Edited with annotations, by E. E. Whitfield.
(The reference figures, relate to the notes respectively so numbered in the Appendix — john_app.doc.)
The work now before the Christian did not consist of discourses taken down in shorthand and corrected, as many books of mine have been. It was written with care from first to last, with the deep conviction how little my plummet, perhaps anyone’s, can sound its revealed depths. Still, its communications are freely given by the God and Father of our Lord Jesus, that we might know them through the Spirit in our measure. May the truth, and nothing but the truth, commend itself to the conscience and heart of all God’s children. It is a day when many, listening to the tempter, have found a hard saying in the matchless words of life eternal, and even gone back, so as to walk no more with the Lord. May they so learn, as it were from His own lips, that the words He has spoken are spirit and are life. Of these sayings none is more eminent a witness among the inspired than the apostle, and of his inspired writings none so rich in these sayings as his Gospel. May grace use whatever help may be in this exposition to better appreciate the name of our Lord Jesus Christ. No reader is likely to feel its shortcomings so much as the writer, but he also feels that the Father delights in honour truly paid to the Son. This throughout he has sought humbly and heartily, counting on the Spirit’s presence and power, Who is here to glorify Him.
London, April, 1898.
Preface To The Second Edition.
The Exposition of the Fourth Gospel issued, within the last ten years, by Mr. William Kelly happily contained his own translation of the Greek text preferred by him, with critical apparatus. Each of these is reproduced in the new edition, whilst the footnotes now record also the voice of the Syriac codex of Sinai among the ancient versions, besides the respective readings adopted for their texts by Professor B. Weiss (1901) and Professor Blass (1902). Such additions are enclosed in crotchets, which are used also for the few alternative renderings here added in harmony with the Exposition. Quotations from the Old Testament have been treated as in the recently published volume of the same writer’s “Exposition of Mark.” The few marginal references to parallel passages of the Synoptics, the Appendix and Indexes are likewise new features.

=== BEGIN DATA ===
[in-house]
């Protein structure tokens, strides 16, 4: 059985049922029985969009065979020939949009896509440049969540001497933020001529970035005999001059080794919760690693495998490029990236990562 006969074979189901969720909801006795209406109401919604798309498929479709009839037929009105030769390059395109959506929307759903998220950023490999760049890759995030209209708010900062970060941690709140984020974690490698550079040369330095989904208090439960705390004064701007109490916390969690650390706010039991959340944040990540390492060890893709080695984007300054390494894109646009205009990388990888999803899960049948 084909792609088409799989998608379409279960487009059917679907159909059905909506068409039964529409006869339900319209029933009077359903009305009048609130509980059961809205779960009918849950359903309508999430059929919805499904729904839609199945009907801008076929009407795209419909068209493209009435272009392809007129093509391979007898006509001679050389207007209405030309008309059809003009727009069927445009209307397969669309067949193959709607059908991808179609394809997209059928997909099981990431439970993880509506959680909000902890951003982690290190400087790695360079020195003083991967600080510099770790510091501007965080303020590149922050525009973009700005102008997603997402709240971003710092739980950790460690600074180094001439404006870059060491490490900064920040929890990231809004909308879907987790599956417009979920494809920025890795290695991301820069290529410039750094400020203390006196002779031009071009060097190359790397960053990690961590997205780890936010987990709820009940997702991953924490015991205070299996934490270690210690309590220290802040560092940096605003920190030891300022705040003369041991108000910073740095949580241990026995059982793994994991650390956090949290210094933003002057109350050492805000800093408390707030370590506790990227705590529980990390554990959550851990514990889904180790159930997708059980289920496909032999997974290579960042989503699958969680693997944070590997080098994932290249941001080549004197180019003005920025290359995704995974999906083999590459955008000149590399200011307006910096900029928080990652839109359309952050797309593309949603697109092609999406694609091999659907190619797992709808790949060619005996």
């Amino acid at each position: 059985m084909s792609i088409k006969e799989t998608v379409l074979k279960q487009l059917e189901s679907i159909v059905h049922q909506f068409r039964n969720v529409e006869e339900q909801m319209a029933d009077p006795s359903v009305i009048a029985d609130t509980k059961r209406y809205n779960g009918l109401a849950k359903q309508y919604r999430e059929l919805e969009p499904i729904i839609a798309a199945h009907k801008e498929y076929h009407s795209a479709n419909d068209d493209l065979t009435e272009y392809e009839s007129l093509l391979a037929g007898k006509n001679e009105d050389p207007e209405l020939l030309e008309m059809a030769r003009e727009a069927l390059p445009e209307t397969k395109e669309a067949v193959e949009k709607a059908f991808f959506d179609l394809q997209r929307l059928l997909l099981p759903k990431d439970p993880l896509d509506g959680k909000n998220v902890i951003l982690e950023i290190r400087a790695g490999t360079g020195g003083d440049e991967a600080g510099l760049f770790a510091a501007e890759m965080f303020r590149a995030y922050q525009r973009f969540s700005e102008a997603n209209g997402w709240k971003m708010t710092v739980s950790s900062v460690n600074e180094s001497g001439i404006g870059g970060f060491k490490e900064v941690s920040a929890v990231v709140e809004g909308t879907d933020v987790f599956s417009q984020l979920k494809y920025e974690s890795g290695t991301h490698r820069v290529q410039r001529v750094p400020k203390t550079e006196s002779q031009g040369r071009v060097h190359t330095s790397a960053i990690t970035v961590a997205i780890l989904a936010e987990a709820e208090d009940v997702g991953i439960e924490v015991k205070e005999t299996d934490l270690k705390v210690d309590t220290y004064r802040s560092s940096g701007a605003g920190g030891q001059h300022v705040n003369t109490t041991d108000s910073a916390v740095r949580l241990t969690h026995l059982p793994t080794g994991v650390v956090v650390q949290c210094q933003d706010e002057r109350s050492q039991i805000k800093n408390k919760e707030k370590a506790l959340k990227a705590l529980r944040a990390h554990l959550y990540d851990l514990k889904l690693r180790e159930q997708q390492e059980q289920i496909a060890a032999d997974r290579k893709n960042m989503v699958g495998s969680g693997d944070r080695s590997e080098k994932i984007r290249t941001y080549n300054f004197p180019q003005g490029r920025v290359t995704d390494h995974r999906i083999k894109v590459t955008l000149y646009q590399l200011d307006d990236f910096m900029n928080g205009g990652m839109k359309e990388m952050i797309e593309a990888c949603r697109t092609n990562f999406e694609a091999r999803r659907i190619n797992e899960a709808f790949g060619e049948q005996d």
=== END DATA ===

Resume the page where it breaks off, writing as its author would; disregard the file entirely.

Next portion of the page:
The expositor had before him the English works in chief repute relating to this Gospel that had appeared down to the time of the publication of his book. The outlook has been extended to the latest-in particular German and American-literature noticed in the Appendix. Although, as a learned dignitary has just been saying from his pulpit, “the Gospel of St. John is the one book in the Bible which stands in least need of the apologist,” there has been a keen attack upon it in recent years, so that the Notes at the end are largely devoted to an examination of the criticism in fashion, by many regarded with deep concern.
Mr. Kelly had the happiness of being outside the ranks of those who have “to do the best they can for the side on which they are retained.” Neither adhesion to ecclesiastical tradition nor academical influences hampered his independence, which was therefore no more governed by antecedent theories of the conventional “apologetic” than by those of the rigidly “critical” type. His robust religious belief was as far from being synonymous with “dogma” on the one hand as with “mysticism” on the other. In conflict with current unbelief, he did not understand any process of buttering bread on both sides: he seriously and consistently did battle for the Faith of the Gospel, as he understood that, “once for all delivered to the saints.” A melancholy feature at the present day is the readiness of some without pain to write in derogation of the faith in which they were reared; with such Mr. Kelly had nothing in common.
The editor associates himself closely with the standpoint of the Exposition; his notes, as a Scottish review of the volume on Mark has stated of the Appendix there, are “in logical development of Mr. Kelly’s views.” He has endeavoured to speak plainly, yet with becoming respect towards scholars whose statements are combated. One may value the better aspects of a method, whilst questioning the application of it in the light of actual results obtained.
How a singularly precious book of Holy Scripture served William Kelly’s ministry may be learned from this Exposition, which is reissued in the hope that it will continue to afford help to those at least who care for neither sentimental tradition nor traditional sentiment, but do love the Christ of God.
E. E. W. January, 1908.